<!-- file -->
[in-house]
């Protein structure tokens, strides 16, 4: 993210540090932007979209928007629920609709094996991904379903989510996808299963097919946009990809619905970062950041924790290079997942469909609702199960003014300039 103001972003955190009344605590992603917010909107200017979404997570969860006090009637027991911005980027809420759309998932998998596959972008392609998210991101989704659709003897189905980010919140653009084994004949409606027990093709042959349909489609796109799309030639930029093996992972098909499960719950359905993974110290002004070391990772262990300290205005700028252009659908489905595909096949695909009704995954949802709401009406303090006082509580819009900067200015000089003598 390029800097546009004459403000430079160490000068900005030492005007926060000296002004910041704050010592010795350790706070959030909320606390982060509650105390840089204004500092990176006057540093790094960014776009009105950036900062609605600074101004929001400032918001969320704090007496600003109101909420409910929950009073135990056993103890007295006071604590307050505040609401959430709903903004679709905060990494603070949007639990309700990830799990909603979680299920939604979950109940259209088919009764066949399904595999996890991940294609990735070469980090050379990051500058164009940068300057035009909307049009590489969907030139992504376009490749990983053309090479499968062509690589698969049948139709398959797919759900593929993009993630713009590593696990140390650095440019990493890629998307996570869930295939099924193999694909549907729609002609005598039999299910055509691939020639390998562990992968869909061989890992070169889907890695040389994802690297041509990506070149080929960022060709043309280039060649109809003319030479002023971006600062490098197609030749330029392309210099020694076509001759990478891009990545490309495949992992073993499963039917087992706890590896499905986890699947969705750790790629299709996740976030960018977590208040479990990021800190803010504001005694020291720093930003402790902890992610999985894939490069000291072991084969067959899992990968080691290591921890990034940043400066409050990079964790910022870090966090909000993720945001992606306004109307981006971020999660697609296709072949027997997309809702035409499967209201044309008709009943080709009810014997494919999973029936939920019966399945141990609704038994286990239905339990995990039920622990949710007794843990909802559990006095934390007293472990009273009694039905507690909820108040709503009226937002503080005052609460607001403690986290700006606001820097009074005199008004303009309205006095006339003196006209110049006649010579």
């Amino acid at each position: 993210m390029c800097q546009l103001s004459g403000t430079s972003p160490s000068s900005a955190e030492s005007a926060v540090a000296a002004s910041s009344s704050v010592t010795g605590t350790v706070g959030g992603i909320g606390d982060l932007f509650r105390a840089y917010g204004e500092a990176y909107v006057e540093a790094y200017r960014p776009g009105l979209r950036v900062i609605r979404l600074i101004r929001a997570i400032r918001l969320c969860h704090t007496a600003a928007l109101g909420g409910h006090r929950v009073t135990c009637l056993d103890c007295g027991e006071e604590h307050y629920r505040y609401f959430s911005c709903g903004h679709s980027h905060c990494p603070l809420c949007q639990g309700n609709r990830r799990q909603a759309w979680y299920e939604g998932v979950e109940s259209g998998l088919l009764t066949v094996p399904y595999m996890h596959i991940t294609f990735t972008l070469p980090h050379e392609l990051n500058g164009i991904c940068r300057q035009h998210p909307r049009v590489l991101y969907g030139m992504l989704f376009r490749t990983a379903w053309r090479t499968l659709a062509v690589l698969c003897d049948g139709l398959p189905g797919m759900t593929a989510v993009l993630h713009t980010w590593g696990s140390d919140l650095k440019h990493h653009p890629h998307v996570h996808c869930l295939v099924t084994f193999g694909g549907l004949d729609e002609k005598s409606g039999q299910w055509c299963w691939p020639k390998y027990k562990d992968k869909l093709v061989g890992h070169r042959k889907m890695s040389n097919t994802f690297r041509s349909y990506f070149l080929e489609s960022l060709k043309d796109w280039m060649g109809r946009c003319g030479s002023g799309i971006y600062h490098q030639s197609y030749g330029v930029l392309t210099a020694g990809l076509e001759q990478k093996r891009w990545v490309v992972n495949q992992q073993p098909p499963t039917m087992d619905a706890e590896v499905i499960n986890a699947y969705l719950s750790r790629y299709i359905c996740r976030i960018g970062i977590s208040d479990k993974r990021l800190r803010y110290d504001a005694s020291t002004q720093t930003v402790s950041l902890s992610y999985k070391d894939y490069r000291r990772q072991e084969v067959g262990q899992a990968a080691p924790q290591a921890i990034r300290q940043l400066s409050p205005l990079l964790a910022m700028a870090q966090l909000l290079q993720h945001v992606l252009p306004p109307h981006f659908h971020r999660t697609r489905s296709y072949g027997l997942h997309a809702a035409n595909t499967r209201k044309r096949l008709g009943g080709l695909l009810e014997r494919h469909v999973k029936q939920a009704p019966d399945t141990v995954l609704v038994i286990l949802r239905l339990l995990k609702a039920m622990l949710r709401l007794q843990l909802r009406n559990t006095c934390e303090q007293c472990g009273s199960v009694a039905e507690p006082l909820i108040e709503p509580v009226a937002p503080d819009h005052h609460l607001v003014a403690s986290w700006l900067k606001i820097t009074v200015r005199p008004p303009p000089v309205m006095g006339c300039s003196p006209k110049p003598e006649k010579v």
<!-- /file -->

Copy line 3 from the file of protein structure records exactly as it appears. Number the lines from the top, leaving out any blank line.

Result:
């Amino acid at each position: 993210m390029c800097q546009l103001s004459g403000t430079s972003p160490s000068s900005a955190e030492s005007a926060v540090a000296a002004s910041s009344s704050v010592t010795g605590t350790v706070g959030g992603i909320g606390d982060l932007f509650r105390a840089y917010g204004e500092a990176y909107v006057e540093a790094y200017r960014p776009g009105l979209r950036v900062i609605r979404l600074i101004r929001a997570i400032r918001l969320c969860h704090t007496a600003a928007l109101g909420g409910h006090r929950v009073t135990c009637l056993d103890c007295g027991e006071e604590h307050y629920r505040y609401f959430s911005c709903g903004h679709s980027h905060c990494p603070l809420c949007q639990g309700n609709r990830r799990q909603a759309w979680y299920e939604g998932v979950e109940s259209g998998l088919l009764t066949v094996p399904y595999m996890h596959i991940t294609f990735t972008l070469p980090h050379e392609l990051n500058g164009i991904c940068r300057q035009h998210p909307r049009v590489l991101y969907g030139m992504l989704f376009r490749t990983a379903w053309r090479t499968l659709a062509v690589l698969c003897d049948g139709l398959p189905g797919m759900t593929a989510v993009l993630h713009t980010w590593g696990s140390d919140l650095k440019h990493h653009p890629h998307v996570h996808c869930l295939v099924t084994f193999g694909g549907l004949d729609e002609k005598s409606g039999q299910w055509c299963w691939p020639k390998y027990k562990d992968k869909l093709v061989g890992h070169r042959k889907m890695s040389n097919t994802f690297r041509s349909y990506f070149l080929e489609s960022l060709k043309d796109w280039m060649g109809r946009c003319g030479s002023g799309i971006y600062h490098q030639s197609y030749g330029v930029l392309t210099a020694g990809l076509e001759q990478k093996r891009w990545v490309v992972n495949q992992q073993p098909p499963t039917m087992d619905a706890e590896v499905i499960n986890a699947y969705l719950s750790r790629y299709i359905c996740r976030i960018g970062i977590s208040d479990k993974r990021l800190r803010y110290d504001a005694s020291t002004q720093t930003v402790s950041l902890s992610y999985k070391d894939y490069r000291r990772q072991e084969v067959g262990q899992a990968a080691p924790q290591a921890i990034r300290q940043l400066s409050p205005l990079l964790a910022m700028a870090q966090l909000l290079q993720h945001v992606l252009p306004p109307h981006f659908h971020r999660t697609r489905s296709y072949g027997l997942h997309a809702a035409n595909t499967r209201k044309r096949l008709g009943g080709l695909l009810e014997r494919h469909v999973k029936q939920a009704p019966d399945t141990v995954l609704v038994i286990l949802r239905l339990l995990k609702a039920m622990l949710r709401l007794q843990l909802r009406n559990t006095c934390e303090q007293c472990g009273s199960v009694a039905e507690p006082l909820i108040e709503p509580v009226a937002p503080d819009h005052h609460l607001v003014a403690s986290w700006l900067k606001i820097t009074v200015r005199p008004p303009p000089v309205m006095g006339c300039s003196p006209k110049p003598e006649k010579v």